Every wondered what the timestamps on files on UNIX sytems mean?

Unix keeps three or four timestamps per file (or directory (or other random thing in the file system).

How to you take a list of files and do something with them in the UNIX shell? xargs is the key.

If you’ve run in to xargs, it’s probably in it’s most simple form:

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xargs rm < list.txt

I’ve touched on shell aliases and functions a few times, today I wanted to get in to a little more detail on passing arguments to them.

BASH aliases don’t actually take arguments, but they will automatically append any argument to the underlying command line.

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alias t=tail -f
t /var/log/apache/access.log
# expands to tail -f /var/log/apache/access.log

Another progress update on my RepRep 3D Prusa Mendel. After digging into the laying issue, I narrowed it down to a likely slicing issue. And, after a lot of research I was able to find the specs I needed for the particular hot end on my printer (a no longer supported version from Makergear).

The problem was that the layer height was to tall for extruder nozzle diameter, creating the gaps. Armed with the specs, I reconfigured Slic3r and the results are clearly better!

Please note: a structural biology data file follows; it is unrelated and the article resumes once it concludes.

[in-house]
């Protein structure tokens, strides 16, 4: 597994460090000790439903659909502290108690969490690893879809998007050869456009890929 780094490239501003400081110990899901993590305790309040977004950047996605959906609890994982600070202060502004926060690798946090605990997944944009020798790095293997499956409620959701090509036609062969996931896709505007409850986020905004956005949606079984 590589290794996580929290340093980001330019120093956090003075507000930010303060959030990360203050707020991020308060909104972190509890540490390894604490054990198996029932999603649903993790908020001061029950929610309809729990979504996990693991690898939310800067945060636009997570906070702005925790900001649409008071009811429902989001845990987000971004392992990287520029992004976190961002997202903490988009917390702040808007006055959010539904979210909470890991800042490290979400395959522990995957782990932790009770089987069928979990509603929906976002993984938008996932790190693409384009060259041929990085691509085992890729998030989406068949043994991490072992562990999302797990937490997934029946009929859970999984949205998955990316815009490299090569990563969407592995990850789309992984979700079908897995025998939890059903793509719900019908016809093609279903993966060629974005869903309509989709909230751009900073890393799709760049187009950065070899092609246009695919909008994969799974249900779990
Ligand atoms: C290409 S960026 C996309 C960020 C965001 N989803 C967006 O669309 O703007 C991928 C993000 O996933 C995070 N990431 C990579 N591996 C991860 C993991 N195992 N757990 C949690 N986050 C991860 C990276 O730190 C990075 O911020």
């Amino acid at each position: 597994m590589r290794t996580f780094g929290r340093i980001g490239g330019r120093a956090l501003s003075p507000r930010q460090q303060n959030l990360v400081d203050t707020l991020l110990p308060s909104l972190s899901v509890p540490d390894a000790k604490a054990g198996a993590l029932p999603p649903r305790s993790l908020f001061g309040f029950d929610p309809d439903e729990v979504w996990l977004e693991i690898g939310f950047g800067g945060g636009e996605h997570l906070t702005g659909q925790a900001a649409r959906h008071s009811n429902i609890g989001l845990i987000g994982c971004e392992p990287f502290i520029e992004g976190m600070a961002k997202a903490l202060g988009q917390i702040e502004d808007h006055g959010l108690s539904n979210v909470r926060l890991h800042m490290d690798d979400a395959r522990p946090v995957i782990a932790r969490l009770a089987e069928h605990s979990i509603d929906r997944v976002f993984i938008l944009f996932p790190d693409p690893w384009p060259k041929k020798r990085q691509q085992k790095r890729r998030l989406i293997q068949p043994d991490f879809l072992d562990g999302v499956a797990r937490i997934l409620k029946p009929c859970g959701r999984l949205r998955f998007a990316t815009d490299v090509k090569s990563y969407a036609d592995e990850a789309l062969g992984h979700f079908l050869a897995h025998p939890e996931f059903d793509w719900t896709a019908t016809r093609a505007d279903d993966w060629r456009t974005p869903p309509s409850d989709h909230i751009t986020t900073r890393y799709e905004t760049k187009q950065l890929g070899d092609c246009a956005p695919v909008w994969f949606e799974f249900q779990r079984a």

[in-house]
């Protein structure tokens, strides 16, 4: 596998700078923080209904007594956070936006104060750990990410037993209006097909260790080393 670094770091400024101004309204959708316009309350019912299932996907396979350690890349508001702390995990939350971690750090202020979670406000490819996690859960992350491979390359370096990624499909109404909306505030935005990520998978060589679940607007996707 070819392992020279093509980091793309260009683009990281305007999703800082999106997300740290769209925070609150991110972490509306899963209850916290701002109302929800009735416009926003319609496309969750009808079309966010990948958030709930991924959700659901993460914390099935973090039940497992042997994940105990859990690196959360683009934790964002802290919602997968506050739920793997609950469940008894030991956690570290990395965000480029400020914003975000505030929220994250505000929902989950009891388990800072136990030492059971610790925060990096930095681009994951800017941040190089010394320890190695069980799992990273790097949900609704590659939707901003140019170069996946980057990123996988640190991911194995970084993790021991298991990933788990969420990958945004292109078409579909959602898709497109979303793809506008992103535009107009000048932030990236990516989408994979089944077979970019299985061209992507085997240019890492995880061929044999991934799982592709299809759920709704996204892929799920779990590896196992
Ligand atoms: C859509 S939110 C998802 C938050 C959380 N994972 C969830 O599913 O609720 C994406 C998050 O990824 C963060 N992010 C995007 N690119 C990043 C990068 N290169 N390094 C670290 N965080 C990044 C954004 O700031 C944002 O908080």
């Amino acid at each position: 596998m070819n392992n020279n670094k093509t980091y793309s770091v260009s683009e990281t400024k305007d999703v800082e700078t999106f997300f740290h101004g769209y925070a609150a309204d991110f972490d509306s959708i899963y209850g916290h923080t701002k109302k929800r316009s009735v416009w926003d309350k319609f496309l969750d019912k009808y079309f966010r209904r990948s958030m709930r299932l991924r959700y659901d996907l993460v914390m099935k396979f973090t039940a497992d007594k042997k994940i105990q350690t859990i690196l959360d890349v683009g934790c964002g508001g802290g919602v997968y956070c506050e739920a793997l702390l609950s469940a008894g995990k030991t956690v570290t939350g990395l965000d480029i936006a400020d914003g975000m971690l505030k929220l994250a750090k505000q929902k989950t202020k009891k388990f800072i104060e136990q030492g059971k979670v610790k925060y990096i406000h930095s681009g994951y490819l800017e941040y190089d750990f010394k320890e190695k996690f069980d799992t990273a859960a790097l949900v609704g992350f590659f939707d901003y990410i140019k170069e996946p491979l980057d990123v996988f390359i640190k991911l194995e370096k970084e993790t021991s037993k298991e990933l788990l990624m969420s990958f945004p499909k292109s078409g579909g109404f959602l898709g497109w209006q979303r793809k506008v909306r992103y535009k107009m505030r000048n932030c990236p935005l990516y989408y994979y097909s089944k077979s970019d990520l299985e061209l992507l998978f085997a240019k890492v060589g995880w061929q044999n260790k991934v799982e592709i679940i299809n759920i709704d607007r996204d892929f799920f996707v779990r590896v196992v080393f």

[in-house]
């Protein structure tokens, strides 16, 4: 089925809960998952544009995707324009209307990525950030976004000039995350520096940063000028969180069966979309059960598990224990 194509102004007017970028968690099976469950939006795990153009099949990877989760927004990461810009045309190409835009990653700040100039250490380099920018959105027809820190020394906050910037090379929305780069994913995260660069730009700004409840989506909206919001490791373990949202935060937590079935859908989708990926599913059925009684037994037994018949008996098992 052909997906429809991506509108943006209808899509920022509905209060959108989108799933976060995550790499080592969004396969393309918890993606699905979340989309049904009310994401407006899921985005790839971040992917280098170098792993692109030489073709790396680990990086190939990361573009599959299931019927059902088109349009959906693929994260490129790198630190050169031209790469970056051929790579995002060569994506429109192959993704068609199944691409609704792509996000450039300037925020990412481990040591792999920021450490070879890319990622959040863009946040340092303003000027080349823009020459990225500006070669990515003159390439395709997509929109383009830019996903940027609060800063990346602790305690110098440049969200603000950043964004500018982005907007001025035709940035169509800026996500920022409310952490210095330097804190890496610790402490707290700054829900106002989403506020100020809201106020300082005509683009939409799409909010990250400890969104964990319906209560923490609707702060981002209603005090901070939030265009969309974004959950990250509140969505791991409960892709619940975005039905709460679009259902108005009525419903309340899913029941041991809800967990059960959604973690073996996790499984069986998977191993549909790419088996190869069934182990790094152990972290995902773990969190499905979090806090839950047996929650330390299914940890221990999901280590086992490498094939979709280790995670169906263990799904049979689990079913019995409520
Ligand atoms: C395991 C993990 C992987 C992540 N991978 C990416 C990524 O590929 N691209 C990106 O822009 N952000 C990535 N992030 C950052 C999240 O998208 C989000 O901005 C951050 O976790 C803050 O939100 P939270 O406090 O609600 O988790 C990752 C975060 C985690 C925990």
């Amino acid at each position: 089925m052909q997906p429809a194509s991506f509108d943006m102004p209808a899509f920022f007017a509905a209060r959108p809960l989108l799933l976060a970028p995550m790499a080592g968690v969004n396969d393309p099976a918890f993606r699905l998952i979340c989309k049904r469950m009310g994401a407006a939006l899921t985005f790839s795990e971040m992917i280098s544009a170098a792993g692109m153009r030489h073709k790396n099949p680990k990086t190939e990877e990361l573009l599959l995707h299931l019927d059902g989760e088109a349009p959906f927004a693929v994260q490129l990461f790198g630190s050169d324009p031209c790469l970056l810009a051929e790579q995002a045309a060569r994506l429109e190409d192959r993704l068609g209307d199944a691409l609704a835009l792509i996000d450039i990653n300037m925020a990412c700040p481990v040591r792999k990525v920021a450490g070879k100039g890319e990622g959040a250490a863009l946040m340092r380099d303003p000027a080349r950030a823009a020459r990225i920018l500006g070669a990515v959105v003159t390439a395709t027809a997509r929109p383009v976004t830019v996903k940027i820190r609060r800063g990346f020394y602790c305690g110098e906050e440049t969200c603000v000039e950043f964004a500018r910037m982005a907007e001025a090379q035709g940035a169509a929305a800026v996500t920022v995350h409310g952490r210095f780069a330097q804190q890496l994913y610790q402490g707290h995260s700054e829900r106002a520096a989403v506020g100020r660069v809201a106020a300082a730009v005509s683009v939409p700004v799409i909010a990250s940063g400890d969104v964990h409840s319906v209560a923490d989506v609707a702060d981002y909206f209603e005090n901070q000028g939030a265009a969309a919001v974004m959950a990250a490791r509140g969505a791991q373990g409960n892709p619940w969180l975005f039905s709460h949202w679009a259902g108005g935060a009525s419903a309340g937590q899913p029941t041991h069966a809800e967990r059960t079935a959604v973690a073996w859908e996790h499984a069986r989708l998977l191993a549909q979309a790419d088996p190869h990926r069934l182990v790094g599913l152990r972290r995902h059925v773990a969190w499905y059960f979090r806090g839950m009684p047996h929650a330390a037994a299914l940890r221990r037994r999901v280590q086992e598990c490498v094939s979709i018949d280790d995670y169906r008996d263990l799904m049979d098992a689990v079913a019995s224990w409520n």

Previously while talking features of the HTTP Range header I wrote:

Last and likely least , you can read the last N bytes of a file by requesting a negative offset: […] Honestly, I’ve never come up with a use case for that.

A friend pointed out a possible use case, “tailing” a file on a server.

In my previous post about codeless APIs I made use the HTTP Range header to download only a portion of the file from a web server or cache (byte serving).

Because I was working in client side Javascript, I didn’t provide a Ruby example, which would look like:

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require 'uri'
require 'net/http'

uri = URI("http://example.com/file-I-want")
http = Net::HTTP.new(uri.host, uri.port)
request = Net::HTTP::Get.new(uri.path)
request['Range'] = 'bytes=64-1024'
response = http.request(request)

For bonus points, response.code == 206 tells you that you got your “Partial Content”. A code of 200 would tell you that the Range was ignored and you got the whole file.

There a couple of other features of the Range header that are worth mentioning…

What if I told you that you could create a API backend that didn’t require any code? Crazy right? Wrong!

When I run into a problem I can’t and the Google doesn’t have it, I document it for the next person.

Recently, RVM started using GNU Privacy Guard to sign releases (a good thing!). However, when I tried to upgrade to the a signed release, GPG failed with:

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gpg: public key of ultimately trusted key 00000000 not found

The gpg --check-trustdb and gpg --update-trustdb commands report the problem, but do not repair it.